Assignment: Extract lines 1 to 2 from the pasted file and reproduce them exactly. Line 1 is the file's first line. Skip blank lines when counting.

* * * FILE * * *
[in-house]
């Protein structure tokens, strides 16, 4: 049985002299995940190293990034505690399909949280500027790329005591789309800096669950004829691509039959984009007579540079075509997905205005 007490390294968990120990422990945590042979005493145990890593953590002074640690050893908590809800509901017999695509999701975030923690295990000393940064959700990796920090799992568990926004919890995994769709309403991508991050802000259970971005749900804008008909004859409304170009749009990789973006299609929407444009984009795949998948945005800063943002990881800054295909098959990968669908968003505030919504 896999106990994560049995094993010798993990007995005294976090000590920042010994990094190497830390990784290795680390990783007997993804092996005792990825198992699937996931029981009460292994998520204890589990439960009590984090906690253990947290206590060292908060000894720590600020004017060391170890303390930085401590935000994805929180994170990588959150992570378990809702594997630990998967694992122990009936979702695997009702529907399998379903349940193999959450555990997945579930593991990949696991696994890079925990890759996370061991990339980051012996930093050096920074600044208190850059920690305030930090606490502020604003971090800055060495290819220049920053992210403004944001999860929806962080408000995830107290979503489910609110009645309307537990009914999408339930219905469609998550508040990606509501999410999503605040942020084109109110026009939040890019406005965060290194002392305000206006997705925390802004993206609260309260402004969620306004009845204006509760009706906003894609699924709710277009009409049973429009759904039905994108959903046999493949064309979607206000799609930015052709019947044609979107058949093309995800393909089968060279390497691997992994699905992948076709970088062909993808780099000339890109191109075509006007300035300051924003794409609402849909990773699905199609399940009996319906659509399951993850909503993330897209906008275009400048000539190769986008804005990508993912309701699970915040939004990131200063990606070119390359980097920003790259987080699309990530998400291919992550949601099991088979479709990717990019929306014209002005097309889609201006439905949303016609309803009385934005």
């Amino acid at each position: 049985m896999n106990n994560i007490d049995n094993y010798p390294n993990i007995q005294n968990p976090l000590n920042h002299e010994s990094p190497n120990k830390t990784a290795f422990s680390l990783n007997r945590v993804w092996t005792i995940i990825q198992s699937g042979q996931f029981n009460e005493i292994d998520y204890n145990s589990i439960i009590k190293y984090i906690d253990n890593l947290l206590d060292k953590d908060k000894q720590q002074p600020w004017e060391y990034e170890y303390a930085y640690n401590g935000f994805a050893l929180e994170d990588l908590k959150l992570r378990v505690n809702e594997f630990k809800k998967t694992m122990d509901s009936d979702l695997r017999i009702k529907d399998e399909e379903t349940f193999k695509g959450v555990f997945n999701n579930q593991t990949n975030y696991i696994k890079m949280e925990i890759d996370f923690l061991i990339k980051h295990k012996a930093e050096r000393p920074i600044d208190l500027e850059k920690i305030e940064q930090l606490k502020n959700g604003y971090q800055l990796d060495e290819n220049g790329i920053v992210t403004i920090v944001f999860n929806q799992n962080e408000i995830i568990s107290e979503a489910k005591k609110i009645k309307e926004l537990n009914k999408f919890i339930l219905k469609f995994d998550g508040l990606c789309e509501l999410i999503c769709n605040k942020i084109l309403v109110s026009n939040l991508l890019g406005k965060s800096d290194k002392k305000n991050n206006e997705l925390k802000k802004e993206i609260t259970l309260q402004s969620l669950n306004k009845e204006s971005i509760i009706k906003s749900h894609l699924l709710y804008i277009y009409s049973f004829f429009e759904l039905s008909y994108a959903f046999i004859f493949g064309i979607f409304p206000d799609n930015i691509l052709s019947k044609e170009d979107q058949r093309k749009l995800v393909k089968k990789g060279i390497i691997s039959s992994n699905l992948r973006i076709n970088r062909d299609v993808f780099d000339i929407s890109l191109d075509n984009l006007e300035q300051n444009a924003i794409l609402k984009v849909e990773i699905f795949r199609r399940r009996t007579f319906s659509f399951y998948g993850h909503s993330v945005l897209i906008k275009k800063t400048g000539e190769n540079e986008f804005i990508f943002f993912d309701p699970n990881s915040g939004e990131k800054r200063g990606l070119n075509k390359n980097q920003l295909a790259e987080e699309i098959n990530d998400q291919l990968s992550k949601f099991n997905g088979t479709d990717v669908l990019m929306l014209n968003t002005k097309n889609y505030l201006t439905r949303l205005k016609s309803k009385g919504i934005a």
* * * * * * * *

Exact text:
[in-house]
């Protein structure tokens, strides 16, 4: 049985002299995940190293990034505690399909949280500027790329005591789309800096669950004829691509039959984009007579540079075509997905205005 007490390294968990120990422990945590042979005493145990890593953590002074640690050893908590809800509901017999695509999701975030923690295990000393940064959700990796920090799992568990926004919890995994769709309403991508991050802000259970971005749900804008008909004859409304170009749009990789973006299609929407444009984009795949998948945005800063943002990881800054295909098959990968669908968003505030919504 896999106990994560049995094993010798993990007995005294976090000590920042010994990094190497830390990784290795680390990783007997993804092996005792990825198992699937996931029981009460292994998520204890589990439960009590984090906690253990947290206590060292908060000894720590600020004017060391170890303390930085401590935000994805929180994170990588959150992570378990809702594997630990998967694992122990009936979702695997009702529907399998379903349940193999959450555990997945579930593991990949696991696994890079925990890759996370061991990339980051012996930093050096920074600044208190850059920690305030930090606490502020604003971090800055060495290819220049920053992210403004944001999860929806962080408000995830107290979503489910609110009645309307537990009914999408339930219905469609998550508040990606509501999410999503605040942020084109109110026009939040890019406005965060290194002392305000206006997705925390802004993206609260309260402004969620306004009845204006509760009706906003894609699924709710277009009409049973429009759904039905994108959903046999493949064309979607206000799609930015052709019947044609979107058949093309995800393909089968060279390497691997992994699905992948076709970088062909993808780099000339890109191109075509006007300035300051924003794409609402849909990773699905199609399940009996319906659509399951993850909503993330897209906008275009400048000539190769986008804005990508993912309701699970915040939004990131200063990606070119390359980097920003790259987080699309990530998400291919992550949601099991088979479709990717990019929306014209002005097309889609201006439905949303016609309803009385934005």